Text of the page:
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Old July 13, 2012, 01:32 PM   #17
grubbylabs
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Join Date: October 11, 2009
Location: Hansen Idaho
Posts: 1,442
Some of you are not getting what I am saying, I do not think that the country the dog comes from makes a difference. you would probably have to go back several generations on mine to find his Direct German ancestors.

What makes a dog great is natural ability, time, and training. Most experienced bird dog hunters, trainers, and what not, rely on pedigree and quality breeding practices to produce quality pups or to find quality pups. IN MY OPINION I believe that what makes the DD breeding practices superior is the strict quality controls that they place on their breeders. This ensures that the majority of pups will at least meat minimum standards as far as hunting, conformation, and temperament go.

This is my problem with AKC. They have no breed standards other than a registration. If the dog is registered it can breed. In doing my research for my next dog I found that there was only one kennel within driving distance of me that did any health clearances and they did not hunt test. 99% of the pups that I found for sale were from back yard breeders. The rest either did not hunt test their dogs or they did not get health clearances for them and claimed that health issues were not a big problem for GSP's or GWP's. From talking to a couple different vets that is bogus. While they might not have hip or other health problems quite as bad as say labs, they still need to be cleared before breeding.

I put a lot of time and effort into producing a quality lab that I can honestly tell you will hunt and make a great family pet. I expect no less from any other breeder of a pup I am going to buy. The only breeders that I found in driving distance that breed some kind of upland dog that could also retrieve and put just as much if not more effort into their dogs, were the DD breeders. They go through their fist evaluation for breeding at 8 weeks old. If they have some kind of problem that prevents them from meeting conformation standards, like deformations missing parts like teeth or what not, they are not allowed to breed. If at 8 weeks old they meet the breed standards then they are hunt tested and judged again on conformation the next spring after they are born. If they fail the hunt test or do not prove to meet the breed standards for conformation they are not allowed to breed. They also have to go through several health tests before they are allowed to breed.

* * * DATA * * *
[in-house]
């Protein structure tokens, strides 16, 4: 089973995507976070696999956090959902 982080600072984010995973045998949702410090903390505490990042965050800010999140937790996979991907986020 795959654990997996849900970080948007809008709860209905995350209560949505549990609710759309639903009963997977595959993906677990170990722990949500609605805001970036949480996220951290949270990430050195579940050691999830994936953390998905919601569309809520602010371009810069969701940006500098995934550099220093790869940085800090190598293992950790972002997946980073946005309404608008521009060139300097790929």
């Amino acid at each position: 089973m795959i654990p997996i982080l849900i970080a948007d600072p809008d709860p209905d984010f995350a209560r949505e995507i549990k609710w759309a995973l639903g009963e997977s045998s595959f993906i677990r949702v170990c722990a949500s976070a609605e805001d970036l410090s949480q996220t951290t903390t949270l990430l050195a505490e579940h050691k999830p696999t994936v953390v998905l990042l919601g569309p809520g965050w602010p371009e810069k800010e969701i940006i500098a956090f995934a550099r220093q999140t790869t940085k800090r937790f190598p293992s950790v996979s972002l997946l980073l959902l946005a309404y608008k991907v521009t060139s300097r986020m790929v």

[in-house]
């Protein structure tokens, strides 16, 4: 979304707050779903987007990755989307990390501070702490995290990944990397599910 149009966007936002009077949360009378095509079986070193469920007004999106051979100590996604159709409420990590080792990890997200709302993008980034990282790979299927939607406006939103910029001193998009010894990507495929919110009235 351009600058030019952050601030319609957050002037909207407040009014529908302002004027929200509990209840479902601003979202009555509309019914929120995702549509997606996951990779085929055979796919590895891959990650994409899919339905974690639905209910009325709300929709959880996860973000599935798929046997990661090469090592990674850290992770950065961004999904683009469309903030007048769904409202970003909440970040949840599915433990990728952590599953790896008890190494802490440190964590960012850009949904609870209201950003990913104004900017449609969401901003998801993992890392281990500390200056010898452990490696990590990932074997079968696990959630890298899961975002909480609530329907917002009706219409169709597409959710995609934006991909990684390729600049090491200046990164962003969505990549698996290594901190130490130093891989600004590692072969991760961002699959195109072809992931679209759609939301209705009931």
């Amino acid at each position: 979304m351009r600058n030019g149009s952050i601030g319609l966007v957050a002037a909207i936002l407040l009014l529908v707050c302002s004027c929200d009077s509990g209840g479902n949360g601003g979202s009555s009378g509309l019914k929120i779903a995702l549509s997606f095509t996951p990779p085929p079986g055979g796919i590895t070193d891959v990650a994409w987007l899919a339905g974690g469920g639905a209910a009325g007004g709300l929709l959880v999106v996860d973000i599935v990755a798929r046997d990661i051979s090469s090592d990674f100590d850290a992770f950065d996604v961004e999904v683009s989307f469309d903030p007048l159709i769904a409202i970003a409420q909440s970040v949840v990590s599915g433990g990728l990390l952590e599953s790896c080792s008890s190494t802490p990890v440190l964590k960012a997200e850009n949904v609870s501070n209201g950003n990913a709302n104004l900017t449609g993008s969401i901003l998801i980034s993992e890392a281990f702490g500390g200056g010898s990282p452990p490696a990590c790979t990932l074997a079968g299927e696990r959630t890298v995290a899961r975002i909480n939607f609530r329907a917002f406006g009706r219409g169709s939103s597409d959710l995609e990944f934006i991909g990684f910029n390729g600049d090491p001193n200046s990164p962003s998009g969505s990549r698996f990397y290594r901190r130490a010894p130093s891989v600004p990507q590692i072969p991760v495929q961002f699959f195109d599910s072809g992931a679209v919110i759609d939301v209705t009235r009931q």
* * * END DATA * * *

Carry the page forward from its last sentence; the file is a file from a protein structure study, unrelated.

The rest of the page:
If one of my labs fails a hunt test or tests positive for some disease then the only thing stopping me from breeding it is me. And the same thing is true for GWP's and GSP's that are AKC registered.

Again I think there are probably some very well breed dogs under the AKC system. However most of you who are commenting are avid bird dog hunters. There for I think that you have a higher probability of getting a AKC dog that will do what it was originally breed for. As most of you have said you look not only at its pedigree but the actual parents of the pup you are looking at. Again you know what to expect from a bird dog and I am guessing that if you don't see that in the parents (regardless of pedigree) you look else where for a pup.

The average bird dog owner has no clue about most of this testing or any idea of the gamble they are taking when they buy a pup for a family dog from some add in the paper. They assume that because it is pure breed it is going to be a great dog.

Again I think that a Breeding clubs that place strict standards on breeding are going to produce a superior dog on average than a breeding club that does not place any breeding standards on the dogs that are breed.

And yes buck460XVR I know that my new dog is starting out with a handicap (me). I have never trained a dog like this before and the learning curve is going to be steep and probably a little painful some times. But I think with some coaching from experienced trainers and some hard work on my part he will live up to most of his potential.
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